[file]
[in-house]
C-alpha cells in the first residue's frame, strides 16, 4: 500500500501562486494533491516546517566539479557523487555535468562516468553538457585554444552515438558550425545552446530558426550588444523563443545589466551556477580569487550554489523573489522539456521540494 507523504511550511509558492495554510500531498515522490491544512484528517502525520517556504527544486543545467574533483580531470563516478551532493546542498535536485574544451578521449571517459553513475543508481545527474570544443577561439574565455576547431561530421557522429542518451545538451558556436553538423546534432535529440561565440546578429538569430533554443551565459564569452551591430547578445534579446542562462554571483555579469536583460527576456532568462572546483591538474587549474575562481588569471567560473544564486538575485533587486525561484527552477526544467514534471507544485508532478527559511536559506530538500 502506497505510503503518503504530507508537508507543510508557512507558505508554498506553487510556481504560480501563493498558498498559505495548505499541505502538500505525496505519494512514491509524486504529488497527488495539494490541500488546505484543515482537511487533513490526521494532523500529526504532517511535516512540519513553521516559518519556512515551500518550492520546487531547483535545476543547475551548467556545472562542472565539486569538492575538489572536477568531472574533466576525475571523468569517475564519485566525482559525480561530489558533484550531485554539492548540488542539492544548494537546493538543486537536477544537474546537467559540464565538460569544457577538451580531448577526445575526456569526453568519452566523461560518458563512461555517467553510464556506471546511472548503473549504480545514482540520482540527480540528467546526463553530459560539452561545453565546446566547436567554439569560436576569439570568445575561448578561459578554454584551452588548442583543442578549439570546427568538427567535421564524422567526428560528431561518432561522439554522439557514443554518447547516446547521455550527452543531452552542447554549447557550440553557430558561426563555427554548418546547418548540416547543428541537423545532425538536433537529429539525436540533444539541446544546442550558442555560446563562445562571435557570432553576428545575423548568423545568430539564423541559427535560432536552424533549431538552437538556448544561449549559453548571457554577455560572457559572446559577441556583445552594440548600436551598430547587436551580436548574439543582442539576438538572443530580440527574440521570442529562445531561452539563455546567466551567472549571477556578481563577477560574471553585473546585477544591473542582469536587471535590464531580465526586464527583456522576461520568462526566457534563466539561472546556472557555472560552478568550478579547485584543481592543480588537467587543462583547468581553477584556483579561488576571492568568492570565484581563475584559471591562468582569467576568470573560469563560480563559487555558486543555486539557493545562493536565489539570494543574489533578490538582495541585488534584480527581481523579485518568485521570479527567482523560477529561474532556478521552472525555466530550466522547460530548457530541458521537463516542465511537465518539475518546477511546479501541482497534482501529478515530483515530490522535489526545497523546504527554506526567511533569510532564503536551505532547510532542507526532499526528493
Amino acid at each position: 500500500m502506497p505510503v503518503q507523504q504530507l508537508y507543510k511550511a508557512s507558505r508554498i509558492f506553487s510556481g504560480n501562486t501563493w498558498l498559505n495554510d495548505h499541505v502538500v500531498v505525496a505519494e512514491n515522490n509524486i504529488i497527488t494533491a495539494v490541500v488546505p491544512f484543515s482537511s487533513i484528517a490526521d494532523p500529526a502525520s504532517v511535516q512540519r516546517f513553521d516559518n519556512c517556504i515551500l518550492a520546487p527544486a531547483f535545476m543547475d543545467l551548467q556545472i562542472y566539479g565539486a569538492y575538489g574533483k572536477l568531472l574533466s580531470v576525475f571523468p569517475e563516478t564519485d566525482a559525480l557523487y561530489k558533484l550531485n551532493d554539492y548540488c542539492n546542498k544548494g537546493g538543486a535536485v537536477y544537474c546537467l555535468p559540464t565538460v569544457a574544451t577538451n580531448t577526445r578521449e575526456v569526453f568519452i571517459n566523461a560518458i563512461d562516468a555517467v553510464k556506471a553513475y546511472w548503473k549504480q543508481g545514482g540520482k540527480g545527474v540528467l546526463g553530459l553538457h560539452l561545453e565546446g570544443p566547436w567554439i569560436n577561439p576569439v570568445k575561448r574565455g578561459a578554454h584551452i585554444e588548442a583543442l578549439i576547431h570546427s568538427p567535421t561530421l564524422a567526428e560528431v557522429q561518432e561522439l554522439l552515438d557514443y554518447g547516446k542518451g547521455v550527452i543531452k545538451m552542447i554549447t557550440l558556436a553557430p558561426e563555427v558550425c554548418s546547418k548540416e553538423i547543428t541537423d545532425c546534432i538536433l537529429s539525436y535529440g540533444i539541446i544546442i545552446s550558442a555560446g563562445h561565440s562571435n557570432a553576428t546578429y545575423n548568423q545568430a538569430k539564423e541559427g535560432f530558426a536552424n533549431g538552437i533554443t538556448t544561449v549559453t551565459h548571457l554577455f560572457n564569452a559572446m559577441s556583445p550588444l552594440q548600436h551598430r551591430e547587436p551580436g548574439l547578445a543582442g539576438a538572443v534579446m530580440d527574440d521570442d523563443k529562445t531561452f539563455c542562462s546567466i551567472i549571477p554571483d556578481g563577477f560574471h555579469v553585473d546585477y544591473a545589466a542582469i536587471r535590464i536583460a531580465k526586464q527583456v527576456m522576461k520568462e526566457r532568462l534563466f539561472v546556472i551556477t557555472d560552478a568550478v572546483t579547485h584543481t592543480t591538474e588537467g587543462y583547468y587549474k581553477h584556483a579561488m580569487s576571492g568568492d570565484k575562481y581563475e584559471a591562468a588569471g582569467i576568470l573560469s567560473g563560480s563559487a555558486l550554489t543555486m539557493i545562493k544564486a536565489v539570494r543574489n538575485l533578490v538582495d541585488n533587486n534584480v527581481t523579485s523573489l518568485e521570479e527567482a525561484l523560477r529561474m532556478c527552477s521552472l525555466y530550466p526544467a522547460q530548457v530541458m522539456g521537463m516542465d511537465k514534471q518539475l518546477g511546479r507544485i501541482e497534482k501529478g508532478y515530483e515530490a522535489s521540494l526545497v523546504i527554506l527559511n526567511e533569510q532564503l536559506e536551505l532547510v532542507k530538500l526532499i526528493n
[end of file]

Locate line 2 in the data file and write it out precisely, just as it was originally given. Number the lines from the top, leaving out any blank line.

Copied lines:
C-alpha cells in the first residue's frame, strides 16, 4: 500500500501562486494533491516546517566539479557523487555535468562516468553538457585554444552515438558550425545552446530558426550588444523563443545589466551556477580569487550554489523573489522539456521540494 507523504511550511509558492495554510500531498515522490491544512484528517502525520517556504527544486543545467574533483580531470563516478551532493546542498535536485574544451578521449571517459553513475543508481545527474570544443577561439574565455576547431561530421557522429542518451545538451558556436553538423546534432535529440561565440546578429538569430533554443551565459564569452551591430547578445534579446542562462554571483555579469536583460527576456532568462572546483591538474587549474575562481588569471567560473544564486538575485533587486525561484527552477526544467514534471507544485508532478527559511536559506530538500 502506497505510503503518503504530507508537508507543510508557512507558505508554498506553487510556481504560480501563493498558498498559505495548505499541505502538500505525496505519494512514491509524486504529488497527488495539494490541500488546505484543515482537511487533513490526521494532523500529526504532517511535516512540519513553521516559518519556512515551500518550492520546487531547483535545476543547475551548467556545472562542472565539486569538492575538489572536477568531472574533466576525475571523468569517475564519485566525482559525480561530489558533484550531485554539492548540488542539492544548494537546493538543486537536477544537474546537467559540464565538460569544457577538451580531448577526445575526456569526453568519452566523461560518458563512461555517467553510464556506471546511472548503473549504480545514482540520482540527480540528467546526463553530459560539452561545453565546446566547436567554439569560436576569439570568445575561448578561459578554454584551452588548442583543442578549439570546427568538427567535421564524422567526428560528431561518432561522439554522439557514443554518447547516446547521455550527452543531452552542447554549447557550440553557430558561426563555427554548418546547418548540416547543428541537423545532425538536433537529429539525436540533444539541446544546442550558442555560446563562445562571435557570432553576428545575423548568423545568430539564423541559427535560432536552424533549431538552437538556448544561449549559453548571457554577455560572457559572446559577441556583445552594440548600436551598430547587436551580436548574439543582442539576438538572443530580440527574440521570442529562445531561452539563455546567466551567472549571477556578481563577477560574471553585473546585477544591473542582469536587471535590464531580465526586464527583456522576461520568462526566457534563466539561472546556472557555472560552478568550478579547485584543481592543480588537467587543462583547468581553477584556483579561488576571492568568492570565484581563475584559471591562468582569467576568470573560469563560480563559487555558486543555486539557493545562493536565489539570494543574489533578490538582495541585488534584480527581481523579485518568485521570479527567482523560477529561474532556478521552472525555466530550466522547460530548457530541458521537463516542465511537465518539475518546477511546479501541482497534482501529478515530483515530490522535489526545497523546504527554506526567511533569510532564503536551505532547510532542507526532499526528493